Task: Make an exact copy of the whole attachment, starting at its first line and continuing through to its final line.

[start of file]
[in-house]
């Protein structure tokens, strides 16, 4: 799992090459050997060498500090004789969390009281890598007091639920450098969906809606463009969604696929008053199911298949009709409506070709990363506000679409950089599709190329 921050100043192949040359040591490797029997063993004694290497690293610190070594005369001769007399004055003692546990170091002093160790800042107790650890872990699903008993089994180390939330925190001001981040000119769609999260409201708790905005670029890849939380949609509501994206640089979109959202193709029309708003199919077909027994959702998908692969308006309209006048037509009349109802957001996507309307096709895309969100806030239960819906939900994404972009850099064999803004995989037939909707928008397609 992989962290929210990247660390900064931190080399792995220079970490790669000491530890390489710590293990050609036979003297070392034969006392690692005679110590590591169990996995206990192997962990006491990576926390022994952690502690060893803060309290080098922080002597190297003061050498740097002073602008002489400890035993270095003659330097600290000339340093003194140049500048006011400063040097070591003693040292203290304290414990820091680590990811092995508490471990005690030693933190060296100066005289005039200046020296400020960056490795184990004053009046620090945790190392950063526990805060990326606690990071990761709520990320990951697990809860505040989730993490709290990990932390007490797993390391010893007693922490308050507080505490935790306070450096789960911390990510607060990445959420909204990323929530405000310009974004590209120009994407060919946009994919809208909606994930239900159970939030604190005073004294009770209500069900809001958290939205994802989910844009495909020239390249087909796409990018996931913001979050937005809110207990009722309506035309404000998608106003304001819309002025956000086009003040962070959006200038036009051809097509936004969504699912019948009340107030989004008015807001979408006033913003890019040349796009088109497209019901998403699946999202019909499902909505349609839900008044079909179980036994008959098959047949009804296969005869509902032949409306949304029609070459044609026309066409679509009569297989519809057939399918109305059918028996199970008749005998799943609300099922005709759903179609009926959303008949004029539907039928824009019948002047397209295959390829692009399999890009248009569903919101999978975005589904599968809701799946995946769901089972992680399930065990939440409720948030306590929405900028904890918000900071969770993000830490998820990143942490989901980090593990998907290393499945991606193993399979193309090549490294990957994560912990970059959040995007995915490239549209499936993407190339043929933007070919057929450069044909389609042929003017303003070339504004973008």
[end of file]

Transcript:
[in-house]
């Protein structure tokens, strides 16, 4: 799992090459050997060498500090004789969390009281890598007091639920450098969906809606463009969604696929008053199911298949009709409506070709990363506000679409950089599709190329 921050100043192949040359040591490797029997063993004694290497690293610190070594005369001769007399004055003692546990170091002093160790800042107790650890872990699903008993089994180390939330925190001001981040000119769609999260409201708790905005670029890849939380949609509501994206640089979109959202193709029309708003199919077909027994959702998908692969308006309209006048037509009349109802957001996507309307096709895309969100806030239960819906939900994404972009850099064999803004995989037939909707928008397609 992989962290929210990247660390900064931190080399792995220079970490790669000491530890390489710590293990050609036979003297070392034969006392690692005679110590590591169990996995206990192997962990006491990576926390022994952690502690060893803060309290080098922080002597190297003061050498740097002073602008002489400890035993270095003659330097600290000339340093003194140049500048006011400063040097070591003693040292203290304290414990820091680590990811092995508490471990005690030693933190060296100066005289005039200046020296400020960056490795184990004053009046620090945790190392950063526990805060990326606690990071990761709520990320990951697990809860505040989730993490709290990990932390007490797993390391010893007693922490308050507080505490935790306070450096789960911390990510607060990445959420909204990323929530405000310009974004590209120009994407060919946009994919809208909606994930239900159970939030604190005073004294009770209500069900809001958290939205994802989910844009495909020239390249087909796409990018996931913001979050937005809110207990009722309506035309404000998608106003304001819309002025956000086009003040962070959006200038036009051809097509936004969504699912019948009340107030989004008015807001979408006033913003890019040349796009088109497209019901998403699946999202019909499902909505349609839900008044079909179980036994008959098959047949009804296969005869509902032949409306949304029609070459044609026309066409679509009569297989519809057939399918109305059918028996199970008749005998799943609300099922005709759903179609009926959303008949004029539907039928824009019948002047397209295959390829692009399999890009248009569903919101999978975005589904599968809701799946995946769901089972992680399930065990939440409720948030306590929405900028904890918000900071969770993000830490998820990143942490989901980090593990998907290393499945991606193993399979193309090549490294990957994560912990970059959040995007995915490239549209499936993407190339043929933007070919057929450069044909389609042929003017303003070339504004973008």